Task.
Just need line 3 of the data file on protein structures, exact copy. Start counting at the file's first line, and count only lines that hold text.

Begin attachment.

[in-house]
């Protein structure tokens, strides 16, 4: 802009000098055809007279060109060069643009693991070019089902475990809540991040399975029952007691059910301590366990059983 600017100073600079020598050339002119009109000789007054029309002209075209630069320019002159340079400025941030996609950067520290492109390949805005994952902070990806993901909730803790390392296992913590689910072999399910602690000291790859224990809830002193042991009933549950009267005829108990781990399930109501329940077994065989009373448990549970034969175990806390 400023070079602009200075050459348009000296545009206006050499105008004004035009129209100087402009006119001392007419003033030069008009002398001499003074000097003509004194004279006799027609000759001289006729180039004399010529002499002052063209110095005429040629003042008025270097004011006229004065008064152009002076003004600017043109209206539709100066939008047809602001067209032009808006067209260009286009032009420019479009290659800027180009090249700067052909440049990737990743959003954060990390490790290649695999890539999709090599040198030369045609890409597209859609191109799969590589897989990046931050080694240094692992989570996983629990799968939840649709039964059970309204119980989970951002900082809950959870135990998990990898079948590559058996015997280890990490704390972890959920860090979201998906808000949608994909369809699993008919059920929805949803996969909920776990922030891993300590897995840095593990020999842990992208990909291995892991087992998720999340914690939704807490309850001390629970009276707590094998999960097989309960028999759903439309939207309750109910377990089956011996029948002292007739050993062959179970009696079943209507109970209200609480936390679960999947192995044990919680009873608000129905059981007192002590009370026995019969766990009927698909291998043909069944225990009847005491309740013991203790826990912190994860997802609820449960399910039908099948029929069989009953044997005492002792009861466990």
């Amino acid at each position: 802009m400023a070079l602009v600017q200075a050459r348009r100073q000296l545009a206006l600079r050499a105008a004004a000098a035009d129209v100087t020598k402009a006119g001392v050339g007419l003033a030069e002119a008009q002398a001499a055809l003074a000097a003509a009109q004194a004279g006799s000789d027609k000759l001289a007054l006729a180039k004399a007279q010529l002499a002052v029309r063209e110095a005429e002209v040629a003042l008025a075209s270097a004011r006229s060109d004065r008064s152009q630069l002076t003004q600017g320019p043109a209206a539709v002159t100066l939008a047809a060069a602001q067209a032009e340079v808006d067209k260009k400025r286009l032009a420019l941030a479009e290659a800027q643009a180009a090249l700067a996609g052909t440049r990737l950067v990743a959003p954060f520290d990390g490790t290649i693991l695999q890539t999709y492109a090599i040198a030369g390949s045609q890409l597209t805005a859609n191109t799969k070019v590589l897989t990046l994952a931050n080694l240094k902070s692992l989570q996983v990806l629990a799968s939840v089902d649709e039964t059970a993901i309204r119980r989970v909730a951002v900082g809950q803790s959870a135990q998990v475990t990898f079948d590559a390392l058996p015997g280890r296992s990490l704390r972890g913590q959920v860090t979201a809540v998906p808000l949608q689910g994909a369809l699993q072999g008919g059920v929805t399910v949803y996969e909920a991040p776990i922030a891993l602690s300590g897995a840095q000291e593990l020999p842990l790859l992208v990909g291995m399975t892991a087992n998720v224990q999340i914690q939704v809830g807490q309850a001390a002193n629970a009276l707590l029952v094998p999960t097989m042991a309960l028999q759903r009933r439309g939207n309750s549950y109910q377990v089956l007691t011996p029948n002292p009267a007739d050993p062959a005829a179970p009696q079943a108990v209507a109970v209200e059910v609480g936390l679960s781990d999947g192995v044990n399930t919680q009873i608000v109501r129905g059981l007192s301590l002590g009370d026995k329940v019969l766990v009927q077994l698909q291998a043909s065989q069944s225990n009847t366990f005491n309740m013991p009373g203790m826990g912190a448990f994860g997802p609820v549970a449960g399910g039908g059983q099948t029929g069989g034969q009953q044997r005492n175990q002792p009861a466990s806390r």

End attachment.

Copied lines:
């Amino acid at each position: 802009m400023a070079l602009v600017q200075a050459r348009r100073q000296l545009a206006l600079r050499a105008a004004a000098a035009d129209v100087t020598k402009a006119g001392v050339g007419l003033a030069e002119a008009q002398a001499a055809l003074a000097a003509a009109q004194a004279g006799s000789d027609k000759l001289a007054l006729a180039k004399a007279q010529l002499a002052v029309r063209e110095a005429e002209v040629a003042l008025a075209s270097a004011r006229s060109d004065r008064s152009q630069l002076t003004q600017g320019p043109a209206a539709v002159t100066l939008a047809a060069a602001q067209a032009e340079v808006d067209k260009k400025r286009l032009a420019l941030a479009e290659a800027q643009a180009a090249l700067a996609g052909t440049r990737l950067v990743a959003p954060f520290d990390g490790t290649i693991l695999q890539t999709y492109a090599i040198a030369g390949s045609q890409l597209t805005a859609n191109t799969k070019v590589l897989t990046l994952a931050n080694l240094k902070s692992l989570q996983v990806l629990a799968s939840v089902d649709e039964t059970a993901i309204r119980r989970v909730a951002v900082g809950q803790s959870a135990q998990v475990t990898f079948d590559a390392l058996p015997g280890r296992s990490l704390r972890g913590q959920v860090t979201a809540v998906p808000l949608q689910g994909a369809l699993q072999g008919g059920v929805t399910v949803y996969e909920a991040p776990i922030a891993l602690s300590g897995a840095q000291e593990l020999p842990l790859l992208v990909g291995m399975t892991a087992n998720v224990q999340i914690q939704v809830g807490q309850a001390a002193n629970a009276l707590l029952v094998p999960t097989m042991a309960l028999q759903r009933r439309g939207n309750s549950y109910q377990v089956l007691t011996p029948n002292p009267a007739d050993p062959a005829a179970p009696q079943a108990v209507a109970v209200e059910v609480g936390l679960s781990d999947g192995v044990n399930t919680q009873i608000v109501r129905g059981l007192s301590l002590g009370d026995k329940v019969l766990v009927q077994l698909q291998a043909s065989q069944s225990n009847t366990f005491n309740m013991p009373g203790m826990g912190a448990f994860g997802p609820v549970a449960g399910g039908g059983q099948t029929g069989g034969q009953q044997r005492n175990q002792p009861a466990s806390r």